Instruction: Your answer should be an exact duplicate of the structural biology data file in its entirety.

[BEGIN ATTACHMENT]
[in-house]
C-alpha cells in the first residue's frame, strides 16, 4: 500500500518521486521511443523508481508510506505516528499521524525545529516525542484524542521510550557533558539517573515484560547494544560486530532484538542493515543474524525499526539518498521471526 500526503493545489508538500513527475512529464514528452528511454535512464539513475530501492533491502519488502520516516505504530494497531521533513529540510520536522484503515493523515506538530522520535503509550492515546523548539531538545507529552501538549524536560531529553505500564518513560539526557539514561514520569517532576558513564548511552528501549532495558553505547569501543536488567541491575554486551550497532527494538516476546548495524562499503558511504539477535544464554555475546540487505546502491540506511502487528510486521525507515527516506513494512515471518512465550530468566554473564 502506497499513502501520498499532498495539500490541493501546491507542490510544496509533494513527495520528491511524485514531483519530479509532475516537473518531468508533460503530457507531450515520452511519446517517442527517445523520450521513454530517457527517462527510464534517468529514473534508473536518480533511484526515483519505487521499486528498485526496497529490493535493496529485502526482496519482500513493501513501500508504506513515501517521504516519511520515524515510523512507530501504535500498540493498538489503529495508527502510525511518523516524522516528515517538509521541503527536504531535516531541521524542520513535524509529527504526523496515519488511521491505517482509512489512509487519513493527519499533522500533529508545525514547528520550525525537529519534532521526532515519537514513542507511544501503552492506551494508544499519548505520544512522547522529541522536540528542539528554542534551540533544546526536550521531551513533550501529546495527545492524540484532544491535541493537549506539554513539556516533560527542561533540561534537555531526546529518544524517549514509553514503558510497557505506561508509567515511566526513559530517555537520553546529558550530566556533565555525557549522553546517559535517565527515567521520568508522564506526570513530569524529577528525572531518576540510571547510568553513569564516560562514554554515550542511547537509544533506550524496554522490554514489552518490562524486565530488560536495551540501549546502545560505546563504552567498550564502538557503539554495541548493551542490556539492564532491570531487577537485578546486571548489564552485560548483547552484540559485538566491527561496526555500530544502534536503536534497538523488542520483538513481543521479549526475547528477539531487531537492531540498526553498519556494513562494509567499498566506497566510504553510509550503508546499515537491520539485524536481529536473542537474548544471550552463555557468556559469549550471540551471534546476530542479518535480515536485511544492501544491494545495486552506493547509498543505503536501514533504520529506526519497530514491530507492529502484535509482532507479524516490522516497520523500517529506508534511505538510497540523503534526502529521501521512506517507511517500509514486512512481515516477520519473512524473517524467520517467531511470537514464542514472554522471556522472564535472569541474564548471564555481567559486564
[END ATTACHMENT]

[in-house]
C-alpha cells in the first residue's frame, strides 16, 4: 500500500518521486521511443523508481508510506505516528499521524525545529516525542484524542521510550557533558539517573515484560547494544560486530532484538542493515543474524525499526539518498521471526 500526503493545489508538500513527475512529464514528452528511454535512464539513475530501492533491502519488502520516516505504530494497531521533513529540510520536522484503515493523515506538530522520535503509550492515546523548539531538545507529552501538549524536560531529553505500564518513560539526557539514561514520569517532576558513564548511552528501549532495558553505547569501543536488567541491575554486551550497532527494538516476546548495524562499503558511504539477535544464554555475546540487505546502491540506511502487528510486521525507515527516506513494512515471518512465550530468566554473564 502506497499513502501520498499532498495539500490541493501546491507542490510544496509533494513527495520528491511524485514531483519530479509532475516537473518531468508533460503530457507531450515520452511519446517517442527517445523520450521513454530517457527517462527510464534517468529514473534508473536518480533511484526515483519505487521499486528498485526496497529490493535493496529485502526482496519482500513493501513501500508504506513515501517521504516519511520515524515510523512507530501504535500498540493498538489503529495508527502510525511518523516524522516528515517538509521541503527536504531535516531541521524542520513535524509529527504526523496515519488511521491505517482509512489512509487519513493527519499533522500533529508545525514547528520550525525537529519534532521526532515519537514513542507511544501503552492506551494508544499519548505520544512522547522529541522536540528542539528554542534551540533544546526536550521531551513533550501529546495527545492524540484532544491535541493537549506539554513539556516533560527542561533540561534537555531526546529518544524517549514509553514503558510497557505506561508509567515511566526513559530517555537520553546529558550530566556533565555525557549522553546517559535517565527515567521520568508522564506526570513530569524529577528525572531518576540510571547510568553513569564516560562514554554515550542511547537509544533506550524496554522490554514489552518490562524486565530488560536495551540501549546502545560505546563504552567498550564502538557503539554495541548493551542490556539492564532491570531487577537485578546486571548489564552485560548483547552484540559485538566491527561496526555500530544502534536503536534497538523488542520483538513481543521479549526475547528477539531487531537492531540498526553498519556494513562494509567499498566506497566510504553510509550503508546499515537491520539485524536481529536473542537474548544471550552463555557468556559469549550471540551471534546476530542479518535480515536485511544492501544491494545495486552506493547509498543505503536501514533504520529506526519497530514491530507492529502484535509482532507479524516490522516497520523500517529506508534511505538510497540523503534526502529521501521512506517507511517500509514486512512481515516477520519473512524473517524467520517467531511470537514464542514472554522471556522472564535472569541474564548471564555481567559486564